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Monday, March 18 , 2019, 1:52 pm | Fair 67º

 
 
 
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Christopher Jones: Estate Disputes — Rise, Fall of Economy Shows Rise, Fall in Litigation

Whether a trustee or beneficiary, become educated to ensure everything is handled appropriately

Being a trustee or beneficiary today is a daunting task. Trustees are being required to be more technical, thorough and rigid in their jobs, and beneficiaries are becoming more educated in knowing and enforcing their rights.

Christopher Jones
Christopher Jones

As a beneficiary of a trust, you have the right to request information from the trustee of a trust. You have the right to stay informed, be treated fairly and consistently as all the other beneficiaries, and you have the right to ensure that the trust funds are being spent and distributed accurately and appropriately.

Receiving an inheritance may be a once in a lifetime event. Therefore, it is important to make sure that the inheritance you are entitled to is being handled appropriately. It is important to make sure that your funds aren’t being misappropriated, invested in an unwise manner or mishandled. It’s also important to make sure that the trust is being interpreted correctly to ensure that you’re receiving the appropriate disbursement under the terms of the trust.

Trustees don’t have to serve in office in a legal vacuum. They are subject to a large number of laws regulating their conduct. Trustees have many duties and obligations to the beneficiaries of the trust, and they have legal requirements that they must meet. Their legal requirements can involve inventories of trust assets, accounting to beneficiaries and reports of information, just to name a few.

Because many trustees have never performed this job before, and even if they have, they can’t be experts at every aspect of such an all-encompassing job, they have the right to hire a team of people to ensure they’re performing their duties and obligations appropriately. Depending on the size of the estate and the complexity of the assets therein, they can hire accountants, investment consultants, attorneys, real estate agents and the like to ensure that the assets of the trust are being handled, invested and accounted for appropriately.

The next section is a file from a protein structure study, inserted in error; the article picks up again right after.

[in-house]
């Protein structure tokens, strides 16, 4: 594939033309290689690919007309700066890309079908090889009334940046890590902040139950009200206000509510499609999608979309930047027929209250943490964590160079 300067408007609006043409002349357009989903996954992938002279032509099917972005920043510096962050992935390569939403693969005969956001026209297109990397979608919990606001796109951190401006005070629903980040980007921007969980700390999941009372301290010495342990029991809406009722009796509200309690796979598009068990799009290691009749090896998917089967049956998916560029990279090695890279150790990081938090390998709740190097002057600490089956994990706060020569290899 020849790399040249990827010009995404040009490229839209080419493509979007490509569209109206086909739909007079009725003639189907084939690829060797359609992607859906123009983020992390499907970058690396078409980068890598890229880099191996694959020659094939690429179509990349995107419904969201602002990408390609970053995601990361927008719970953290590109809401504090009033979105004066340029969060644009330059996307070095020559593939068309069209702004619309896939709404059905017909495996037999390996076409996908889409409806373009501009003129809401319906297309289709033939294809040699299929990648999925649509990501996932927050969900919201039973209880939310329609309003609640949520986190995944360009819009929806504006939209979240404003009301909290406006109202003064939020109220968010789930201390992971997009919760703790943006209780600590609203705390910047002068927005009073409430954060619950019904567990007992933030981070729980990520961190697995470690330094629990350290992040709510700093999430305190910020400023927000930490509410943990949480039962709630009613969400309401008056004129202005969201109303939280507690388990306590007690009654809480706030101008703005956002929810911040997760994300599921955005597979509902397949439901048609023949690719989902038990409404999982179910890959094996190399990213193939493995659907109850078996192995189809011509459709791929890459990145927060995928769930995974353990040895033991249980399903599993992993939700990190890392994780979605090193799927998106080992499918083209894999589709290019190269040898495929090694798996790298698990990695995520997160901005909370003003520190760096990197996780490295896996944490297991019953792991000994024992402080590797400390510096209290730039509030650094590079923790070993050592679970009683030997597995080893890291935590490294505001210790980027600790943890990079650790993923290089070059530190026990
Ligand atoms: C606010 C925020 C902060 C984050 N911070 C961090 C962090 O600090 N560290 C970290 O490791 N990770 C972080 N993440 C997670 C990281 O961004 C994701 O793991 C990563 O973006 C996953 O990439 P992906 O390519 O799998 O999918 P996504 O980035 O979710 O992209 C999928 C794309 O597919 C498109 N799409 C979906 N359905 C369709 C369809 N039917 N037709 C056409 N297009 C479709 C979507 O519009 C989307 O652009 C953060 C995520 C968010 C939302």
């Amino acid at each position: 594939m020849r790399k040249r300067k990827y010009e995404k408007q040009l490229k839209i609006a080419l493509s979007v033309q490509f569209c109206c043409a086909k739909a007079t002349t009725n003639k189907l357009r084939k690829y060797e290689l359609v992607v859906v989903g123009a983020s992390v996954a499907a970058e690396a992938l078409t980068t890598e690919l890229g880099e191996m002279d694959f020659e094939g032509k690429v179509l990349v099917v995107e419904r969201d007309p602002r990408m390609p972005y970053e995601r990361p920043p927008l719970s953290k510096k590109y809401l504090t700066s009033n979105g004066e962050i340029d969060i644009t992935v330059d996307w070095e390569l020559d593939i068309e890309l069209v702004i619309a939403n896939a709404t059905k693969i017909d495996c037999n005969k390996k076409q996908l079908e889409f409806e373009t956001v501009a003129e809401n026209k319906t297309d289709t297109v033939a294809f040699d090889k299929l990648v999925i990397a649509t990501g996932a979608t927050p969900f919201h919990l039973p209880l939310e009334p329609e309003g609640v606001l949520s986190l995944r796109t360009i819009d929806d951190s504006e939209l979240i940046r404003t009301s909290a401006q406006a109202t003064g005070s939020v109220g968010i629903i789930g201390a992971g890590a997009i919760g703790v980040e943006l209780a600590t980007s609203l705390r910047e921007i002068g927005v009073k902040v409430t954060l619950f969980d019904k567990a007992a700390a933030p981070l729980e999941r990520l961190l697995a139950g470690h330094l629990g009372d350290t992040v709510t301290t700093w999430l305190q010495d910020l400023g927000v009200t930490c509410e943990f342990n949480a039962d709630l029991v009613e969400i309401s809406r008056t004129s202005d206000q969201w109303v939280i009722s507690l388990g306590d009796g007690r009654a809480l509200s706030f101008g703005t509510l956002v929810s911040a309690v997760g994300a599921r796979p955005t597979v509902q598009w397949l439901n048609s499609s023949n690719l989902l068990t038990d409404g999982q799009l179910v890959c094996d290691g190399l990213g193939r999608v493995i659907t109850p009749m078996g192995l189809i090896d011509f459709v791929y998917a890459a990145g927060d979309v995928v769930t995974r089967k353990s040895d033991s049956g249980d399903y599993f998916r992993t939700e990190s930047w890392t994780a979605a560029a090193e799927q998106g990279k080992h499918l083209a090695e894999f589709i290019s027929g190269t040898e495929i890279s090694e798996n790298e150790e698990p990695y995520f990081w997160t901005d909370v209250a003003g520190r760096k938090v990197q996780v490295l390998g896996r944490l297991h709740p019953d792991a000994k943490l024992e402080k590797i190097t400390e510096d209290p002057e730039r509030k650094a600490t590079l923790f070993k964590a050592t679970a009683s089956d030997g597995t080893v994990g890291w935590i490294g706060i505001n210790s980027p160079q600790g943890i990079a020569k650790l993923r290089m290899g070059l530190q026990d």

With the shifting views of our economy, we’re seeing a direct correlation in the administration of trusts. Where trustees and beneficiaries were once willing to turn the other cheek, or look the other way when they weren’t exactly happy with the administration of the handling and administration of the trust, they are no longer willing to do so. The amount of litigation in this regard and vehemence with which this litigation is being pursued is changing.

In an effort to ensure that this doesn’t happen to your family, it’s important to take steps now to become educated. If you know that you’re a trustee of a trust, get educated about your duties and responsibilities. See financial advisors and lawyers so that you know what your duties and responsibilities are in advance.

If you are a named trustee and have any involvement in the handling of the financial affairs of the settlor of the trust (that is the person who set up the trust), see your attorney for advice now. While you may not have any legal obligations other than to the settlor, issues may later arise that would lend themselves to good, sound advice. A few small steps can certainly save you many headaches in the future.

Potential beneficiaries can also become educated in advance. If you believe that advantage is being taken of someone you love, that he or she is changing an estate plan due to another’s undue influence or might be no longer able to make changes to estate planning documents and you are concerned whether those documents reflect your loved one’s wishes, see an attorney for information about how you can ensure that your loved one is protected to the best of your ability.

Being informed and pro-active is the key to enforcing your rights. Some think that this simply leads to litigation, but the opposite is most often the case. Educated participants in trusts are often less likely to litigate. They know the issues and their rights and obligations. As a result, they are less likely to litigate over items that can be worked out by simply communicating and following the rules set out in the law.

Don’t be afraid to become educated by seeking advice from professionals and advisors. The best advice they can give you is that everything is being handled appropriately.

— Christopher Jones is a Santa Barbara-based estate plan and trust administration lawyer. He can be reached at 805.963.2014. Click here for more information.

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